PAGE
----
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American Game

American Game

Baseball and Ethnicity

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Edited by Lawrence Baldassaro and Richard A. Johnson. Foreword by Allan (Bud) Selig

$22.95

Paperback (Other formats: E-book)
978-0-8093-2446-0
232 pages, 6 x 9, 21 illustrations
05/30/2002

Writing Baseball

 

Additional Materials

About the Book

These nine essays selected by Lawrence Baldassaro and Richard A. Johnson present for the first time in a single volume an ethnic and racial profile of American baseball. These essayists show how the gradual involvement by various ethnic and racial groups reflects the changing nature of baseball— and of American society as a whole— over the course of the twentieth century.

 

Although the sport could not truly be called representative of America until after Jackie Robinson broke the color line in 1947, fascination with the ethnic backgrounds of the players began more than a century ago when athletes of German and Irish descent entered the major leagues in large numbers. In the 1920s, commentators noted the influx of ballplayers of Italian and Slavic origins and wondered why there were not more Jewish players in the big leagues. The era following World War II, however, saw the most dramatic ethnographic shift with the belated entry of African American ballplayers. The pattern of ethnic succession continues as players of Hispanic and Asian origin infuse fresh excitement and renewal into the major leagues.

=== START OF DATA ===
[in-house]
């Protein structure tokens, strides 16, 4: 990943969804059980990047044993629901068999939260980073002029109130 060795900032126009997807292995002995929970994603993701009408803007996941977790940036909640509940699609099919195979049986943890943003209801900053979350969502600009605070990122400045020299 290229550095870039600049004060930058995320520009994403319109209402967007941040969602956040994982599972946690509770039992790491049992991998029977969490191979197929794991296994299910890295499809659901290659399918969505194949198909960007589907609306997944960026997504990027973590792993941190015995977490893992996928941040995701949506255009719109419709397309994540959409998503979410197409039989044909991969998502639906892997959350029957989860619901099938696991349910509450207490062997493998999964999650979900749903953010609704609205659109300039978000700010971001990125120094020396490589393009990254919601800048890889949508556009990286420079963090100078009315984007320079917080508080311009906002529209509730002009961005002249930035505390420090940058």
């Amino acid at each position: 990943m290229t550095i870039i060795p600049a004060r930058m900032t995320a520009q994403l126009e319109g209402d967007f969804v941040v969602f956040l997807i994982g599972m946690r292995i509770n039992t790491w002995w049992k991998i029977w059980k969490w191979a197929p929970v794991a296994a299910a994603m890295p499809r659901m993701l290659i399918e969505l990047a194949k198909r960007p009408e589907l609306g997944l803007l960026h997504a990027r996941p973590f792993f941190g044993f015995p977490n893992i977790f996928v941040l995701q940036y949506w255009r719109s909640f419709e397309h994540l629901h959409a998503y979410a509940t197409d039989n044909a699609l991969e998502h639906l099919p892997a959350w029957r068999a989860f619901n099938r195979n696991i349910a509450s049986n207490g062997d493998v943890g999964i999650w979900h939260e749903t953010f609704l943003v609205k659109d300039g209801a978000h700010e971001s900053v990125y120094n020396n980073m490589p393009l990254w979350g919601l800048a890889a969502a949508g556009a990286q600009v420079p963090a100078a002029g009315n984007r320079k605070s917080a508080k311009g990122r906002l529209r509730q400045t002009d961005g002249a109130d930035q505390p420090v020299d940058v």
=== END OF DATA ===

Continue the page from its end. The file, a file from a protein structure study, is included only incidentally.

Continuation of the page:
Authors/Editors

Lawrence Baldassaro, a professor of Italian and comparative literature and director of the University Honors Program at the University of Wisconsin-Milwaukee, is the editor of The Ted Williams Reader

 

Richard A. Johnson has served as the curator of the Sports Museum of New England since 1982. His seven books include DiMaggio: An Illustrated Life, The Twentieth-Century Baseball Chronicle, Red Sox Century, and Boston Braves.

 

Reviews

“ [T]oday baseball reflects the American population as well as or better than any other sport or enterprise. In fact, with each year, more and more of our players come from foreign countries, particularly the great talent that has come from the Caribbean and Latin America. At the start of the 2000 major-league baseball season, 198 players, nearly 24 percent of all players on major league rosters, were born outside the fifty states. They represented sixteen different foreign countries and Puerto Rico.” — Bud Selig, Commissioner of Baseball, from the Foreword